Milk is a healthy beverage right? We've been told to "drink your milk" since we were old enough to hold the sippy cup. A quick look at the GotMilk website here will show you that they are even touting milk as a way to help PMS (Pre-Menstrual Syndrome). They go so far as to call milk, "The perfect comfort food." If you're of a certain age you may remember when milk was delivered by the milkman to the front door of your house and it actually was healthy. However, things have changed a lot since then and not all milk is created equal.
It all started back in the early 1980's with research for a drug that would increase the production of milk in cows. Monsanto Company eventually received Food and Drug Administration (FDA) approval for their drug Posilac. It's what is known as a genetically engineered hormone called recombinant bovine growth hormone, or rBGH. In 2008, Eli Lilly acquired the Posilac branch of Monsanto's business. Eli Lilly also manufactures breast cancer treatment drugs. So, what's the big deal? Well, the plot thickens.
There are potential health issues associated with the use of rBGH. To underscore this point, several countries including Australia, New Zealand, Canada, Japan, and the European Union recognize rBGH as a big enough health threat that they have banned it and any products containing it. Animal and food safety activists in the US have been voicing their concerns for years as well. Thankfully, some grocery stores, dairies and companies that utlize milk in their products are no longer using rBGH milk. You can view a list here compiled by Food and Water Watch.org.
So, just what are these potential health issues? Well, one concern is that the hormone causes mastitis in the udders of cows. The mastitis then requires antibiotics - strong antibiotics. In some cases, antibiotics are regularly used to prevent mastitis before it even occurs. The prolific use of antibiotics is thought to be one cause of the increasing numbers of antibiotic resistant strains of bacteria we're seeing. That by itself is bad enough. However, the story doesn't end here.
The presence of rBGH in the cow's blood stimulates production of another hormone that is normally present in cow's milk, called Insulin-Like Growth Factor-1 (IGF-1). A side effect of the use of rBGH is that it causes IGF-1 levels to rise significantly above normal. According to one study, rBGH caused the normal levels of IGF-1 in cow's milk to increase by "sixfold", and recent information released by Eli Lilly to the European Community Committee for Veterinary Medicinal Products admitted increases of ten times the normal IGF-1.
Why is this a problem? When we drink milk containing normal levels of IGF-1, the hormone usually binds with proteins whose job is to keep the biological activity of IGF-1 in check. However, when levels of IGF-1 are significantly increased, as they are in rBGH cow's milk, it's thought that this leads to unbound IGF-1 circulating in the body. It's a known fact that IGF-1 causes cells to divide and that unregulated cell division leads to cancer. The concern many experts have is that rBGH, and the resulting increased levels of unbound IGF-1 in our circulation, are contributing factors to the increases seen in a variety of cancers, including breast, colon, lung and prostate.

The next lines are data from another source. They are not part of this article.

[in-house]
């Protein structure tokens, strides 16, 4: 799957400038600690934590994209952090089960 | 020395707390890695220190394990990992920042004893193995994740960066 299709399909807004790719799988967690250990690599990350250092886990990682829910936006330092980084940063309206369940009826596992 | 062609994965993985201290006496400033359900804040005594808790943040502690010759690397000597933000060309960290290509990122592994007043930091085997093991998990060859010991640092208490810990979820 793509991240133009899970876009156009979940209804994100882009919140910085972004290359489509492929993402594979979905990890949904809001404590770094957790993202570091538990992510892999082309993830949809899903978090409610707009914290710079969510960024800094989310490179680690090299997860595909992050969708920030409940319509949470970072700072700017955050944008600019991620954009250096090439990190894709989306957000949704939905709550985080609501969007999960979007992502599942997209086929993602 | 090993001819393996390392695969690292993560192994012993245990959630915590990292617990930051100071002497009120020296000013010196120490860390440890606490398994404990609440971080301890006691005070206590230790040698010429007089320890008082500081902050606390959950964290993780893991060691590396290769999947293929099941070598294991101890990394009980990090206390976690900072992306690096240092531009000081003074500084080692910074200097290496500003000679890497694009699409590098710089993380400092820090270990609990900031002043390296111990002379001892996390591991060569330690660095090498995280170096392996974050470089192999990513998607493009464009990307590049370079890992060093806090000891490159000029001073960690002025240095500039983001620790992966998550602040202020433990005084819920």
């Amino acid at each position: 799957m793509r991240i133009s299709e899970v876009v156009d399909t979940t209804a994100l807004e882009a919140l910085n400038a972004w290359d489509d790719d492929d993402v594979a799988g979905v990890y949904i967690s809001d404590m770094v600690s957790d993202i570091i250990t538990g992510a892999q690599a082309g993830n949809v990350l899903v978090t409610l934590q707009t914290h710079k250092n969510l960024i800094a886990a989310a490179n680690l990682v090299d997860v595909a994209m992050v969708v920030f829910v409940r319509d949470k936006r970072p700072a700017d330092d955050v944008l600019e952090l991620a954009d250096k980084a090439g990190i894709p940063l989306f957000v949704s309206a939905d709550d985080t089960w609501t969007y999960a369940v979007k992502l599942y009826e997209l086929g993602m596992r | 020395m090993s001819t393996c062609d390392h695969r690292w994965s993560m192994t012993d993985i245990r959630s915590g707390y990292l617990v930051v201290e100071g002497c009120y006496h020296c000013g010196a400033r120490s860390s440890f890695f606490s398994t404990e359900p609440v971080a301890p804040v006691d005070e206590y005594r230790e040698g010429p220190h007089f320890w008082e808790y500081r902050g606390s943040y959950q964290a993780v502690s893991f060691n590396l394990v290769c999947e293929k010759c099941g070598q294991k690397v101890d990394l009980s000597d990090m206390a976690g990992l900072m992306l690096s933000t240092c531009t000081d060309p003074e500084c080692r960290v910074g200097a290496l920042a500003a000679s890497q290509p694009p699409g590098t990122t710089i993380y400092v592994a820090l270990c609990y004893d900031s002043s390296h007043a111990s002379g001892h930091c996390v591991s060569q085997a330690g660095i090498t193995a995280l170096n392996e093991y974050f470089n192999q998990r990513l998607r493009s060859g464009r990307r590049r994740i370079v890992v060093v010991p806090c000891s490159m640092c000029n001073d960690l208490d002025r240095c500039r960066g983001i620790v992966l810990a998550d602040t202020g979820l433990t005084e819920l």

So, that's the connection. A drug company that offers breast cancer treatment drugs is also responsible for a drug that may cause breast cancer. I find this appalling! Like me, you might be wondering where the FDA is in this story. If you'd like, you can read an updated 2009 statement from them here, and get their side of the story. It's difficult for me to understand how other countries can see the wisdom in banning the use of this drug, but the US cannot. Having said that, the cynic in me can recall many similar situations where a big industry with deep pockets was able to fly under the radar for years.
If you're feeling moved to activism, Breast Cancer Action has composed a petition to Eli Lilly requesting that they stop making rBGH. You can link to it here. It really is an inexcusable conflict of interest when a company sells a drug that ultimately may contribute to breast cancer and also sells drugs for breast cancer treatments.
The good news is that there is a movement for labeling non rBGH cow's milk and other dairy products so that consumers can identify and choose products that don't use this growth hormone. The bigger picture is that this fight isn't just about dairy products. It's about all foods that are being genetically modified or altered. Don't you think we should have a right to know what we're eating? That healthy milk delivered by the milkman is still available today. It's just our responsibility to make sure that we can choose for ourselves which milk we deem healthiest.
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